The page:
I have been engaged in a long-term project to apply time-dependent
density functional theory (TDDFT) to electronic systems.

Density functional theory is now the computational paradigm for quantum
mechanical calculations of energies and properties of

molecules and
condensed
matter. The time-dependent theory applies particularly to electronic
excitation
and interactions with

the electromagnetic field. With my collaborator
Kazuhiro
Yabana, we have developed a real-time formalism and a computer

code to
apply
the theory to many observables. In recent years
we have given increased attention to processes involving

high-intensity
laser pulses. TDDFT is the only quantum theory of high-field effects
that is computationally practical for large

systems. One example
of a new application for the theory is coherent phonon production
by laser pulses, "Coherent phonon

generation in
time-dependent density functional theory." . The figure below
shows the electron density in the crystal before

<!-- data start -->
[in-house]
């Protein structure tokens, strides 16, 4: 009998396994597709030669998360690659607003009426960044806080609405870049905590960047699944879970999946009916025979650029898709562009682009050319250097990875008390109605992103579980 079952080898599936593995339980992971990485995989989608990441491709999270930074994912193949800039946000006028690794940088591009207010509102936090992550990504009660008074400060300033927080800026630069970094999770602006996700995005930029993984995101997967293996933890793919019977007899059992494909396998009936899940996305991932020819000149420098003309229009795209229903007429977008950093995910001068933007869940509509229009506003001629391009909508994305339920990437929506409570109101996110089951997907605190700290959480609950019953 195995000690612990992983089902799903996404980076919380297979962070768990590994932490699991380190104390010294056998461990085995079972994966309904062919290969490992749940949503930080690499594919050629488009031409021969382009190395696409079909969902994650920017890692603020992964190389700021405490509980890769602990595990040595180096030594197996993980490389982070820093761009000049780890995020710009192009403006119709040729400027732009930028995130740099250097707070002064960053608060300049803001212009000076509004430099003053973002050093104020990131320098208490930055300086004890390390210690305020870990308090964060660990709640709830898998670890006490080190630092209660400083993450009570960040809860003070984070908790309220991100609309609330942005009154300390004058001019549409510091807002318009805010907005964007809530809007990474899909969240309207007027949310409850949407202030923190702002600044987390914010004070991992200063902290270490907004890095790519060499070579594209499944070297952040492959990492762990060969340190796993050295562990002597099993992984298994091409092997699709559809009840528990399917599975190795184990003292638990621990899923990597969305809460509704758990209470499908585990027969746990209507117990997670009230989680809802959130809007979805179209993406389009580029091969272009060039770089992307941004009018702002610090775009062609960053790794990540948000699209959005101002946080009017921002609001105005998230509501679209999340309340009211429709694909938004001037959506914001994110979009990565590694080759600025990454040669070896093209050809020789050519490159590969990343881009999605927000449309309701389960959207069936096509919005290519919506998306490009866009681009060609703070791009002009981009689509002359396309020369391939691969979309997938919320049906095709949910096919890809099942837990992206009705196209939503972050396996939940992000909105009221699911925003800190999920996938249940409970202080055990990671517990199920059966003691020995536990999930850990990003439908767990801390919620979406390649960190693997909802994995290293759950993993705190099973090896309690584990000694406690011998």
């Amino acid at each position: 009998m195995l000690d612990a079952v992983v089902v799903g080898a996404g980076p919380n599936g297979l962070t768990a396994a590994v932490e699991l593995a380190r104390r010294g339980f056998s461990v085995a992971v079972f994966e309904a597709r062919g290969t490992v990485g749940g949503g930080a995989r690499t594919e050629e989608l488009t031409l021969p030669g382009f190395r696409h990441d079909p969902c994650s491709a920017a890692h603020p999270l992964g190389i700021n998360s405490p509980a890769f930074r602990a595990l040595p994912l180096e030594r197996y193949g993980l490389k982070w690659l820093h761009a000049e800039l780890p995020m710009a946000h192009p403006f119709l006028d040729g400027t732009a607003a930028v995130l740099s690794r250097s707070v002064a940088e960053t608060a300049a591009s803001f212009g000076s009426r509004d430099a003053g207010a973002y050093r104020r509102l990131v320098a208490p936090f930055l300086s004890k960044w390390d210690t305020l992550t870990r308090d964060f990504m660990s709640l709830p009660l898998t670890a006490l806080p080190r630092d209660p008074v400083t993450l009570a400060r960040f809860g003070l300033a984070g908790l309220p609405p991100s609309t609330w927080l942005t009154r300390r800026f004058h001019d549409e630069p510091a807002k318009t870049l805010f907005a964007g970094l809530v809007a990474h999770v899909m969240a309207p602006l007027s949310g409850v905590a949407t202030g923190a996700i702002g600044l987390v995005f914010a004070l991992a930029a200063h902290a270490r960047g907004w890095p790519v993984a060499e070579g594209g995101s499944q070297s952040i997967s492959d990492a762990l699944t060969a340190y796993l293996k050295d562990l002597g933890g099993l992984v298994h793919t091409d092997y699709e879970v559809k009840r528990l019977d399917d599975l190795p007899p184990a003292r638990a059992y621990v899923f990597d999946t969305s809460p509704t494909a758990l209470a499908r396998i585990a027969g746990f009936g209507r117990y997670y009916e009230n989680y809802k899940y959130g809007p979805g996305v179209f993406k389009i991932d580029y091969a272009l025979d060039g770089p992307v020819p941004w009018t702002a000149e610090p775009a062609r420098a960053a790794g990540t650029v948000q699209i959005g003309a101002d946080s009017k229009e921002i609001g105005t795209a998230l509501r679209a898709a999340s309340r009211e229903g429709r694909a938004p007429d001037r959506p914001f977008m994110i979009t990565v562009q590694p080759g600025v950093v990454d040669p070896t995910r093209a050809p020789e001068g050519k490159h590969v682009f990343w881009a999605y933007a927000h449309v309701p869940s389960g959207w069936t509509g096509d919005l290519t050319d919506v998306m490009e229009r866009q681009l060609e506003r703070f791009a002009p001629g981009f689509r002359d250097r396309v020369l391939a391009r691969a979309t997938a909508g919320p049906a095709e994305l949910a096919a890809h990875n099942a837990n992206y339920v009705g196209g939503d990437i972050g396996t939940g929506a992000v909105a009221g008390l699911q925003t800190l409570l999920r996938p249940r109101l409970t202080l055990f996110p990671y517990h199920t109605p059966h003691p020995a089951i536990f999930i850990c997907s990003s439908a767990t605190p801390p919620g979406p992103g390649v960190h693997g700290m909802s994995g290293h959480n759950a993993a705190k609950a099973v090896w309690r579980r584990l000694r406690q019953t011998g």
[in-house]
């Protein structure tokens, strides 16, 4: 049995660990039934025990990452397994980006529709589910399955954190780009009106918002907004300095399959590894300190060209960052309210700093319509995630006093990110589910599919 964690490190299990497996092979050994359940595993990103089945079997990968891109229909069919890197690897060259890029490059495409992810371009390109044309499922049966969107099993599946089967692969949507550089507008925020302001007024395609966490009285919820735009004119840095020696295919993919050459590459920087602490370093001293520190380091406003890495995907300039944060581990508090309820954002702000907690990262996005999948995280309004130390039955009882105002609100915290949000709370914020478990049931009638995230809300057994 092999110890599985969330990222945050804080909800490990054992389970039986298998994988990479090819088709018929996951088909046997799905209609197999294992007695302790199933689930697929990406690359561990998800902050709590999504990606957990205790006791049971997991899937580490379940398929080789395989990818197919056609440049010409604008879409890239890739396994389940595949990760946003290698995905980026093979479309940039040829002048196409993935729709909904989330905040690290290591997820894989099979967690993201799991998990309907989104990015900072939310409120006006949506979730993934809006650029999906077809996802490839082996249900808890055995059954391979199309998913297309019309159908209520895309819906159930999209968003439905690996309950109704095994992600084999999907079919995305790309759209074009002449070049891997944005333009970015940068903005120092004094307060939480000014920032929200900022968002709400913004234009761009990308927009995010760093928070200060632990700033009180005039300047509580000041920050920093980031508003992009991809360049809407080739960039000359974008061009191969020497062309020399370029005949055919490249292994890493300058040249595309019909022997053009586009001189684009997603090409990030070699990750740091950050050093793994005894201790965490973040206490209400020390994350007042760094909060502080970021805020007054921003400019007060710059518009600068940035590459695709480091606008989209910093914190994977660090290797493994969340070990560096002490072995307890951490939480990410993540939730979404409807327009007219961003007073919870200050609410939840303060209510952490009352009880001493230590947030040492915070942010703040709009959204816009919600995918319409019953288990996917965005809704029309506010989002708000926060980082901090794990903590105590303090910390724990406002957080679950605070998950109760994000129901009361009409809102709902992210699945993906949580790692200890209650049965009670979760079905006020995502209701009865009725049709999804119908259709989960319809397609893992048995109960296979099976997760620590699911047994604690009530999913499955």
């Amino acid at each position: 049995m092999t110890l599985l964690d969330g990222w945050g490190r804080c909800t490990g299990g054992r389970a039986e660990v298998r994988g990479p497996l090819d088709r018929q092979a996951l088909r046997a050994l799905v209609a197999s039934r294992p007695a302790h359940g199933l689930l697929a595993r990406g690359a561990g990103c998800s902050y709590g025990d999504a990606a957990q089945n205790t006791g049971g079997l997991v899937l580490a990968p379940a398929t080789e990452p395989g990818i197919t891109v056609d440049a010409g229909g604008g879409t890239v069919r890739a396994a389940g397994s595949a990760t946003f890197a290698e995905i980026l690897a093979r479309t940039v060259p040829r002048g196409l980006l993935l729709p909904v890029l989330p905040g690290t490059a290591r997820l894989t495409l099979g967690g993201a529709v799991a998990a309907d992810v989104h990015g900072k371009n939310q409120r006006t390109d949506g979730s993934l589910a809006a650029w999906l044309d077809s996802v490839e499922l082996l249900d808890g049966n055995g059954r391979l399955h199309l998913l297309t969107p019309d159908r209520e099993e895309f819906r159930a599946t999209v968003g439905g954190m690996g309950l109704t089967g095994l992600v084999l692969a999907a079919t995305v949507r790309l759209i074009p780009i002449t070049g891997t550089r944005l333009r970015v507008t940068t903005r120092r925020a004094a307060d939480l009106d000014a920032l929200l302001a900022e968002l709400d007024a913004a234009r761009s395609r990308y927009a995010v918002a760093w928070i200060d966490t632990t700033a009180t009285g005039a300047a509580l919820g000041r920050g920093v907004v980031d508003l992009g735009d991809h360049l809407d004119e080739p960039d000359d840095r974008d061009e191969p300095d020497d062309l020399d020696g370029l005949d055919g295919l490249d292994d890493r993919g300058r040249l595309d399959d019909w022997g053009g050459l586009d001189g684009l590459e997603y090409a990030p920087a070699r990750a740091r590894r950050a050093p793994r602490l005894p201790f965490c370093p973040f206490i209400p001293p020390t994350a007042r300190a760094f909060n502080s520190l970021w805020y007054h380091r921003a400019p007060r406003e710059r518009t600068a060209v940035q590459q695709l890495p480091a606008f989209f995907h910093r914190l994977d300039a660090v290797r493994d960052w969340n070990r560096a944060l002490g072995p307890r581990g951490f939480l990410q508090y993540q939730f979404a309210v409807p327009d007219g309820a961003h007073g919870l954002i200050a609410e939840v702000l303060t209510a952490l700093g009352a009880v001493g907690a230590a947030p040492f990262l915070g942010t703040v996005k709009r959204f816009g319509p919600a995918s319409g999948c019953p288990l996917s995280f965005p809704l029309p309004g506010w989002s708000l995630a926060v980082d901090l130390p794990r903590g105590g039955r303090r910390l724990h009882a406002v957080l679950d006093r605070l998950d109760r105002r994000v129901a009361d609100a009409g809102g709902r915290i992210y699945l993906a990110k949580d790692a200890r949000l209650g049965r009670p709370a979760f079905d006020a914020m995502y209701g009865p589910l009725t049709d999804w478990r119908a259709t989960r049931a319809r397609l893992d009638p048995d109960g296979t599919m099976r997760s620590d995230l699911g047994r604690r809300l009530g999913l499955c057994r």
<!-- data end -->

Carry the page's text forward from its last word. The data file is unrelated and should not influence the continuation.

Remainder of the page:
the pulse is
applied and during the pulse.

Another example is
the change in dielectric properties of a solid after it has been
excited by a strong laser pulse. The properties

can be measured
by pump-probe laser experiments, but until now only simplified models
were available to interpret the results.

We have found that
the TDDFT can applied to make numerical pump-probe experiments,
and we can extract quantities such as

the dielectric function
of the excited system. The method is described in our paper,
"Time-dependent density functional theory for

strong
electromagnetic fields in crystalline solids." As an example,
the figure below shows the reflectivity as a function of the

intensity of the pump pulse from the laser. The sharp rise at
high intensity is due to the formation of an electron-hole plasma.

Since the plasma is a conductor, it tends to reflect the incident
radiation.